‘The preliminary investigation and the Court established that from October 2014 to May 2019, three residents of the regional centre, who are currently on the international wanted list, organised the development of software for organising and conducting gambling on the 1xBet information resource in office premises in Bryansk, and implementing technical support for this site’, reads a statement. ‘Gambling was carried out without obtaining a license issued by the Federal Tax Service of Russia in accordance with the procedure established by law’.
Yes, you read that correctly. Despite being founded by three Russian businessmen in the Russian city of Bryansk, 1xBet doesn’t hold a Russian licence. Four of 1xBet’s principal figures (here, here, here and here) are on the SKR’s ‘wanted’ list. A website (now suspended) has been set up for the company’s defrauded victims within Russia, which it estimates to number over one million.
Last October wasn’t the first time that 1xBet caught the attention of Russian regulators. The Russian State operates a service that can be used to check whether access to a website has been restricted due to violations of the Federal Law on Information, Technology and Information Protection. Access to 1xBet.com has been prohibited due a 2013 ruling and two rulings in 2016. All three of these rulings reference Article 15.1, which concerns violations of Russia’s gambling legislation.
As reported by Josimar, on 6 May this year the Curaçao Court of Justice upheld an appeal by the Foundation for Representation of Victims of Online Gaming (SBOK) against a Court of First Instance Decision to dismiss a bankruptcy claim against 1xCorp N.V. In other words, it declared 1xBet bankrupt.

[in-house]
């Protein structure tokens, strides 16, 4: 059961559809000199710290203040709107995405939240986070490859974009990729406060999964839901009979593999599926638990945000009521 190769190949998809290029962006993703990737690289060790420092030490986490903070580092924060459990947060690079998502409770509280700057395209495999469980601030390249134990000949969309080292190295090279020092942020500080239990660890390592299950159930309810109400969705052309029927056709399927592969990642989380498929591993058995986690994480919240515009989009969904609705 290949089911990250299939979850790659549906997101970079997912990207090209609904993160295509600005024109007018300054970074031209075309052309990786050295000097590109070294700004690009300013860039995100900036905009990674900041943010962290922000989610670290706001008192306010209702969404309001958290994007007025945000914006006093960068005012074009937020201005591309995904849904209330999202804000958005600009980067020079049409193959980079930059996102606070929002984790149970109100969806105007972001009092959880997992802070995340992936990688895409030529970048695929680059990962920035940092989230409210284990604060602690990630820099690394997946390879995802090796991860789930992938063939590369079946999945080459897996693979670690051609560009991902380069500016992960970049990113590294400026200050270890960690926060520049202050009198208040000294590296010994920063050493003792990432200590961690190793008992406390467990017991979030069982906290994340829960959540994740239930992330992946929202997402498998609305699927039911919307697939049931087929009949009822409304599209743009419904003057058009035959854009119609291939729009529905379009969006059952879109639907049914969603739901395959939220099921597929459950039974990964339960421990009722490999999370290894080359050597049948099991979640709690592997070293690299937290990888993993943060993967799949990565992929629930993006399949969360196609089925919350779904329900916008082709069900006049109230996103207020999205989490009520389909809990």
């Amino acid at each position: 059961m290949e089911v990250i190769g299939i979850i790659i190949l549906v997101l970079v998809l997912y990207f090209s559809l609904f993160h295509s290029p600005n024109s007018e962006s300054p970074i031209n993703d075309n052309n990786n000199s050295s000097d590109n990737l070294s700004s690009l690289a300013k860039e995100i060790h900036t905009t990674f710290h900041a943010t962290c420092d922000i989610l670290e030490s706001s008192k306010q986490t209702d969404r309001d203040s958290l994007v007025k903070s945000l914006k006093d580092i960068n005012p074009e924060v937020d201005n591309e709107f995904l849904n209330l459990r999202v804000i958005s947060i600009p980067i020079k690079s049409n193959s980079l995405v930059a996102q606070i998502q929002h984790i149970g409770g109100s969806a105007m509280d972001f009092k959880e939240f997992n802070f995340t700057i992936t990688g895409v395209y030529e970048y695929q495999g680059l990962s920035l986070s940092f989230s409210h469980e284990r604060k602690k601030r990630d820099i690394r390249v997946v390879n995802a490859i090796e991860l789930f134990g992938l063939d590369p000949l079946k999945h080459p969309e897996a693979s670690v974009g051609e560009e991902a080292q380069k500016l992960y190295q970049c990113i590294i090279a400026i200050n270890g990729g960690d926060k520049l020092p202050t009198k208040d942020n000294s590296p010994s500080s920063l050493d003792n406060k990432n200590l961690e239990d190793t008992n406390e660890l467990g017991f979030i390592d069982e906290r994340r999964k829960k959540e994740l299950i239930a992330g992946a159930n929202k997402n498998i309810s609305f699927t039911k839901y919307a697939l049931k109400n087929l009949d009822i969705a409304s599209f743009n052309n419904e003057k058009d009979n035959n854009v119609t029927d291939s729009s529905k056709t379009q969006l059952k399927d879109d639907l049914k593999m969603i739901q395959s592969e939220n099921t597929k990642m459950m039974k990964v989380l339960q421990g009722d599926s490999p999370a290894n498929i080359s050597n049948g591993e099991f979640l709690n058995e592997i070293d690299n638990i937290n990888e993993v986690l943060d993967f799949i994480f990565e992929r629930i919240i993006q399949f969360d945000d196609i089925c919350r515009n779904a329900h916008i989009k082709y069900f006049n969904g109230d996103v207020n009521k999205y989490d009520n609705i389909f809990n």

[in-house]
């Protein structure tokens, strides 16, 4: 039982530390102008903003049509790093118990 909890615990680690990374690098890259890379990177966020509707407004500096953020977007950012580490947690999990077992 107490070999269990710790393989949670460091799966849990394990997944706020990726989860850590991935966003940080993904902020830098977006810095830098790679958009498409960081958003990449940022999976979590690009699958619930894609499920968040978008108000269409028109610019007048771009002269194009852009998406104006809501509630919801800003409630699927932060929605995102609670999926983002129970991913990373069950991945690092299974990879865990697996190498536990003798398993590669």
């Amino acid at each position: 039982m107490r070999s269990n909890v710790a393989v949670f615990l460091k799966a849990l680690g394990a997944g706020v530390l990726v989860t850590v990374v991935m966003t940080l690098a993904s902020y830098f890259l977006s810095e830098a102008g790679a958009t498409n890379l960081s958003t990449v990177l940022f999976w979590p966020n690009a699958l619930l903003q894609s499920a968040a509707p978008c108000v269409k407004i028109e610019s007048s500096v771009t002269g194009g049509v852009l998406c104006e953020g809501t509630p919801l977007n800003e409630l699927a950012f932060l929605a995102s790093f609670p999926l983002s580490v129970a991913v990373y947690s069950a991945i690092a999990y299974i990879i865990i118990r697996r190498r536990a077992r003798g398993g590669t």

SBOK works with customers who it assesses have legitimate claims against gambling operators licensed by Curaçao for either failing to return money owed, or failing to protect against gambling addiction. But gambling is worth a lot of money to Curaçao.
In Report, the ARF estimates that over 12,000 online gambling operators are licensed through agreements with Curaçao’s four master licence holders – Cyberluck Curacao N.V. (Curacao-eGaming) #1668/JAZ; Gaming Curacao (GC) #365/JAZ; Curacao Interactive Licensing N.V. (CIL) #5536/JAZ; and Antillephone NV #8048/JAZ. Curaçao allows these four master licence holders to approve the issue of sub-licenses to applicants for between €35,000 and €45,000 per year, generating approximately €480 million per year in licence fees – or €120 million per year, per master licence holder.
Most gambling regulators supply a list of operators they license. There is no way of checking exactly which gambling operators are licensed by Curaçao.
The sporting connection
Sport – and football in particular – is still being used to promote 1xBet, despite the judgments against the company in Russia and Curaçao. 1xBet has also been targeted by regulators in Great Britain.